Arguments For Cultural RelativismQUESTION: What are the arguments for cultural relativism?ANSWER:
There are many arguments for cultural relativism. Let’s consider a few examples:
- One argument for cultural relativism can be found within educational institutions. Without a dress code, students feel a freedom to express their individuality.
- Another example is found in governments who have tried to promote freedom of expression and other practices of economic, racial, and educational integration. The idea is to familiarize the citizenry of its culture toward acceptance of one another and overcome prejudices.
Cultural Relativism is the ultimate movement of political correctness. It requires ethical, political, religious, and societal tolerance. All views are valid, truth is relative, and "all is acceptable as long as it doesn't hurt anyone else." Relativism frees a culture from rules and laws and therefore eliminates codes of conduct. Consequently, cultures adhering to "no absolute truths" abandon all that keeps a society in behavioral balance. (This is the very thing that keeps others from stepping on rights to beliefs and visions of relativism.)
Relativism, whether it is cultural or universal, often includes morality. Even though a relationship with God (or not) is individual, the pendulum has moved to swing to only one side of the center. What was accepted and tolerable in most societies throughout Earth's history is now being narrowed through cultural relativism. Without any moral value system, it seems impossible that the lack of moral standards will not infringe upon (or offend) those with moral standards and vice versa.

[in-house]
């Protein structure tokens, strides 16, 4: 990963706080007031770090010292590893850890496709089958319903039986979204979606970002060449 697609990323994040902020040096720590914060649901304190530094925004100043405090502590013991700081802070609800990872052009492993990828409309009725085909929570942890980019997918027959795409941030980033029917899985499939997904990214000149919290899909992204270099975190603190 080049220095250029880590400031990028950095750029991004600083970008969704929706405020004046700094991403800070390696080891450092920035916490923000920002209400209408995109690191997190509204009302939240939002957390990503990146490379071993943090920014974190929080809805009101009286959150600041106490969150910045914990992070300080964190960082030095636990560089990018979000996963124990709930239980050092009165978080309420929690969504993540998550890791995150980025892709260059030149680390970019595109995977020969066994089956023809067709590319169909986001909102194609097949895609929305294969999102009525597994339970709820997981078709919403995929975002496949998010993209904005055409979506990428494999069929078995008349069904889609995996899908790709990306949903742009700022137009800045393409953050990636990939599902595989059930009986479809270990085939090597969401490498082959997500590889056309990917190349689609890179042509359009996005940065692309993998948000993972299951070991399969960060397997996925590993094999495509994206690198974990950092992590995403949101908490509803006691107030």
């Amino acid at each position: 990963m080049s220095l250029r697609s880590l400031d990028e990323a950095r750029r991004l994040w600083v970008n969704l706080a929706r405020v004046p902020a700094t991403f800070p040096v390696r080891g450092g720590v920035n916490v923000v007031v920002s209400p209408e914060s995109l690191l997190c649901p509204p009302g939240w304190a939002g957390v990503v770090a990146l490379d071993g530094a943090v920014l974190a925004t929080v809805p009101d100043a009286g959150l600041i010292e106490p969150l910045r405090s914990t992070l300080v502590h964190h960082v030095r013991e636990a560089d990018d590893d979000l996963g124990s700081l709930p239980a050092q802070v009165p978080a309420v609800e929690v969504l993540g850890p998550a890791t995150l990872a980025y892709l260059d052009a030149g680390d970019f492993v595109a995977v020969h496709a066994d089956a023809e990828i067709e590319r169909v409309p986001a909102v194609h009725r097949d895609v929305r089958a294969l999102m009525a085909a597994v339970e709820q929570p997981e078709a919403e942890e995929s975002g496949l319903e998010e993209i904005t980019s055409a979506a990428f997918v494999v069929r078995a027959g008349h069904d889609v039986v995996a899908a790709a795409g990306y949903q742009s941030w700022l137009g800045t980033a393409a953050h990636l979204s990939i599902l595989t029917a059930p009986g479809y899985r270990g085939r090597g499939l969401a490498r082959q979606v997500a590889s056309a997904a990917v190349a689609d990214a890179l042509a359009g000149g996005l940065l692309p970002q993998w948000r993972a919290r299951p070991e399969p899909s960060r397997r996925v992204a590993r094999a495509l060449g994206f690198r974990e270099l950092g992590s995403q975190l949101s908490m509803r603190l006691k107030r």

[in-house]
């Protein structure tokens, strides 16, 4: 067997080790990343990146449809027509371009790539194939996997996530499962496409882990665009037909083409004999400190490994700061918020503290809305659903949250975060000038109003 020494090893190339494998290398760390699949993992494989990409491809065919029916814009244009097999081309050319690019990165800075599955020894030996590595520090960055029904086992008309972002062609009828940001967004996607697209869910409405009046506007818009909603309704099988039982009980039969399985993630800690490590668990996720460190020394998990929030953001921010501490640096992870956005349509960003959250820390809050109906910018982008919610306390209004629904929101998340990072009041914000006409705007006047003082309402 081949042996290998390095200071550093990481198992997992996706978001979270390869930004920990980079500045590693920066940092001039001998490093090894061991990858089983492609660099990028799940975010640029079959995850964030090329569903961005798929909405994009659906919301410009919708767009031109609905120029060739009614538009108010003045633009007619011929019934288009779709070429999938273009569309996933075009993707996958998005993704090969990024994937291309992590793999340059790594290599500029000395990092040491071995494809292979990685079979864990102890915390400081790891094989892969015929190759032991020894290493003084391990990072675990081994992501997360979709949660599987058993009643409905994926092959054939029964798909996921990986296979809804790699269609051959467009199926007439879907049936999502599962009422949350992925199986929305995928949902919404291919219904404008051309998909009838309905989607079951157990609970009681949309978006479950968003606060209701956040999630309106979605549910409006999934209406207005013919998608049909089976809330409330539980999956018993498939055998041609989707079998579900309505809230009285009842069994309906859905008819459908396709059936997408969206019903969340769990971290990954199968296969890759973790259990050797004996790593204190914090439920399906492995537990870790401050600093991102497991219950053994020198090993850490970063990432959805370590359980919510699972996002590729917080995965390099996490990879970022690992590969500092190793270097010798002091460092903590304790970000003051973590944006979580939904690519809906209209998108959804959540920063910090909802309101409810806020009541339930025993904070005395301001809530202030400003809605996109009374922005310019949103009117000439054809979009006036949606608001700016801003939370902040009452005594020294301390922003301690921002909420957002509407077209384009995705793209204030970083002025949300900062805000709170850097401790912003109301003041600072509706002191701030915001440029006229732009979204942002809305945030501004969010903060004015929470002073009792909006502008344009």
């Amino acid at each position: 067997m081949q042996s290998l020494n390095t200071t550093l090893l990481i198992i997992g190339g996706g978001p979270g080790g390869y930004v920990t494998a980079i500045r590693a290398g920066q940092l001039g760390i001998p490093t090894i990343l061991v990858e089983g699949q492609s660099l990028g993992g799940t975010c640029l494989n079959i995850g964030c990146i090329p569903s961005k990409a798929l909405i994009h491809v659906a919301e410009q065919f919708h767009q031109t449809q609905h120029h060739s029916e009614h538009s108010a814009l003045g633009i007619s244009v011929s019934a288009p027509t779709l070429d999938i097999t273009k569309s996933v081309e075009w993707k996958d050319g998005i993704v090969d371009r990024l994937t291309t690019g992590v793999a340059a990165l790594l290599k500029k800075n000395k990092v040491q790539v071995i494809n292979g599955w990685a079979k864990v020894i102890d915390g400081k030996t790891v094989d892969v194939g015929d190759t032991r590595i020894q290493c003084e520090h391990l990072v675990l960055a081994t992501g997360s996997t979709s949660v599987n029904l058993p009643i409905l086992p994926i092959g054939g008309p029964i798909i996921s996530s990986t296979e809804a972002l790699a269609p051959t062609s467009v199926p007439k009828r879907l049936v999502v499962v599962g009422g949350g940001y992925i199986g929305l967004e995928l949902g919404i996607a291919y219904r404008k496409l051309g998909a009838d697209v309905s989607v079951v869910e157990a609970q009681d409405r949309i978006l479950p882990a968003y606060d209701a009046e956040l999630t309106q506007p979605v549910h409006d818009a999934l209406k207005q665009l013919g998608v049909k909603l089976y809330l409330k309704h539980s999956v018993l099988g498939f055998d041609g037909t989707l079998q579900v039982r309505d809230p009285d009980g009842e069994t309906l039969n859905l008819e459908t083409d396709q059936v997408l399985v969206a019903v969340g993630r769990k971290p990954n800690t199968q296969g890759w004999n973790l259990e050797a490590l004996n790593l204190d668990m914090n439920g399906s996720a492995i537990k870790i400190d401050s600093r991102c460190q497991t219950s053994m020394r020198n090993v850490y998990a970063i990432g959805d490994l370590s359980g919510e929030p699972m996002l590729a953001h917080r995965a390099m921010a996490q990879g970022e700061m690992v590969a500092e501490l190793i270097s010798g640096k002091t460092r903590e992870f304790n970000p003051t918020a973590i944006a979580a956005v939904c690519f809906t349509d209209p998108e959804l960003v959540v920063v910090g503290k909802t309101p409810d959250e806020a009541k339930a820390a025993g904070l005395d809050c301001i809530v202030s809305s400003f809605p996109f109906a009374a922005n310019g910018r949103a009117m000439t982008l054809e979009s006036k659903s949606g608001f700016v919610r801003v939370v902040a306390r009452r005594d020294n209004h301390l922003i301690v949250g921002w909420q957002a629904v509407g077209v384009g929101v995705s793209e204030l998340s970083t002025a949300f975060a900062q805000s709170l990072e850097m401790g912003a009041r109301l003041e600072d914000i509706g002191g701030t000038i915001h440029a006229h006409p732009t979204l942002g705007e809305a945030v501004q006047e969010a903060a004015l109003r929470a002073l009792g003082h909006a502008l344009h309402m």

We must understand that to cry "tolerance" for one principle and then "offended" when others are exercising their beliefs and freedoms is hypocritical. This problem is increasing as free societies are changing their practices of tolerance, i.e. the pendulum mentioned above."Every society on the face of the earth, past and present, has its codes of conduct, identifying behaviors it will not tolerate. The only questions are: first, who or what defines that code of conduct; and, second, how are violators of that code dealt with. Modeling decisions on societal mores and practices, rather than on the teaching of Scripture (especially that of the New Testament), leads rather ironically to both laxity and legalism."1
Unencumbered by morals and ethics it will work, but only for a time. In the end, the "all is acceptable, no absolutes" attitude seems to actually be a search for individual happiness.